1J. Physiol. (Lond.) 2010 Sep 588: 3349-54
TitleSignificance of SGK1 in the regulation of neuronal function.
AbstractThe present brief review highlights the putative role of the serum- and glucocorticoid-inducible-kinase-1 (SGK1) in the regulation of neuronal function. SGK1 is genomically upregulated by cell shrinkage and by a variety of hormones including mineralocorticoids and glucocorticoids. The kinase is activated by insulin and growth factors via phosphatidylinositide-3-kinase (PI3-kinase), phosphoinositide-dependent kinase PDK1 and mammalian target of rapamycin mTORC2. SGK1 upregulates ion channels (e.g. SCN5A, ENaC, ASIC1, TRPV5,6, ROMK, Kv1.1-5, KCNEx/KCNQ1-5, GluR6, VSOAC, ClC2, CFTR), carriers (e.g. NHE3, NKCC2, NCC, NaPiIIb, SMIT, GLUT1,4, SGLT1, NaDC, EAAT1-5, SN1, ASCT2, 4F2/LAT, PepT2), and the Na(+)/K(+)-ATPase. SGK1 regulates enzymes (e.g. glycogen-synthase-kinase-3, ubiquitin-ligase Nedd4-2, phosphomannose-mutase-2), and transcription factors (e.g. forkhead transcription factor Foxo3a, ?-catenin, nuclear factor-kappa-B (NFB)). SGK1 participates in the regulation of transport, hormone release, neuroexcitability, inflammation, coagulation, cell proliferation and apoptosis. SGK1 contributes to regulation of renal Na(+) retention, renal K(+) elimination, salt appetite, gastric acid secretion, intestinal Na(+)/H(+) exchange and nutrient transport, insulin-dependent salt sensitivity of blood pressure, salt sensitivity of peripheral glucose uptake, cardiac repolarization and memory consolidation. Presumably, SGK1 contributes to the regulation of diverse cerebral functions (e.g. memory consolidation, fear retention) and the pathophysiology of several cerebral diseases (e.g. Parkinson's disease, schizophrenia, depression, Alzheimer's disease). Despite multiple SGK1 functions, the phenotype of the SGK1 knockout mouse is mild and becomes only apparent under challenging conditions.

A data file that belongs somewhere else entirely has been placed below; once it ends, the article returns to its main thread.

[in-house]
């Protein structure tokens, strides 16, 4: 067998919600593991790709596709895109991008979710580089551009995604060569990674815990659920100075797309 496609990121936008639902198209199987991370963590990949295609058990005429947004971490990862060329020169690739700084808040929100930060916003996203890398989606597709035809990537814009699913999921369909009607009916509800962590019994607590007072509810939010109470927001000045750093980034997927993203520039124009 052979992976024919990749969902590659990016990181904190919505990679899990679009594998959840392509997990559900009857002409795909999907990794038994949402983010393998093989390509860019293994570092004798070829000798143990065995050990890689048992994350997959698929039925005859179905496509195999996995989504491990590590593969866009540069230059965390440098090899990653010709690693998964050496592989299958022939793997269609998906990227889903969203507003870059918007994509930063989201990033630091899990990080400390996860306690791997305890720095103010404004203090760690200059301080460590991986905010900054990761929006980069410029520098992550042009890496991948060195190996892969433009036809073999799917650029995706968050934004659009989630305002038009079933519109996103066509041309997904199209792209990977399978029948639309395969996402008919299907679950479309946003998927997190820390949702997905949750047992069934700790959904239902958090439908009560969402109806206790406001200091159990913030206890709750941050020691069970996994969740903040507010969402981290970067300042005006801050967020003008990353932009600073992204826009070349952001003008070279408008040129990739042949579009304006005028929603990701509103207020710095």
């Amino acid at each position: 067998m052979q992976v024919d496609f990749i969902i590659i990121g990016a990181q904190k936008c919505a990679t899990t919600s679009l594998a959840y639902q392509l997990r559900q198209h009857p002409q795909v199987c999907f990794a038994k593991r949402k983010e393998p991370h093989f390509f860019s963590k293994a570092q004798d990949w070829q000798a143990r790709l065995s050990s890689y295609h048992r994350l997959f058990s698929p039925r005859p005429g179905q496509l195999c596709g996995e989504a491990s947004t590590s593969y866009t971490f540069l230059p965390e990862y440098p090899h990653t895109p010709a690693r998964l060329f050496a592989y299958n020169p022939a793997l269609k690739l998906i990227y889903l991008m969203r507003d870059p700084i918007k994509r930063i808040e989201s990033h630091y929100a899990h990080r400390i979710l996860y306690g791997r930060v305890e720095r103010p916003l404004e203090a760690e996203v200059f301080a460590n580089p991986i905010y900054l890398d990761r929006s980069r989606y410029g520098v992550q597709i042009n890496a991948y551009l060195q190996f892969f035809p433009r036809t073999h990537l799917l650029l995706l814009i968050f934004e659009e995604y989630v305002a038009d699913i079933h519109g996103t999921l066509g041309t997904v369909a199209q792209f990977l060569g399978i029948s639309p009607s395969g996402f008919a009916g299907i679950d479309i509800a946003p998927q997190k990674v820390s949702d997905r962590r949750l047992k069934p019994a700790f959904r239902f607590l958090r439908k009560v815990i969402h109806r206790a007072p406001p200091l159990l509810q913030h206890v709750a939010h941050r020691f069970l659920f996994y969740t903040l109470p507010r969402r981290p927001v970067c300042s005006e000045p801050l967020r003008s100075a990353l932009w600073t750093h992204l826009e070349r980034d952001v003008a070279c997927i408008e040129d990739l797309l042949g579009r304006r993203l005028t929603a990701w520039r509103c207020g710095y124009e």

SCZ Keywordsschizophrenia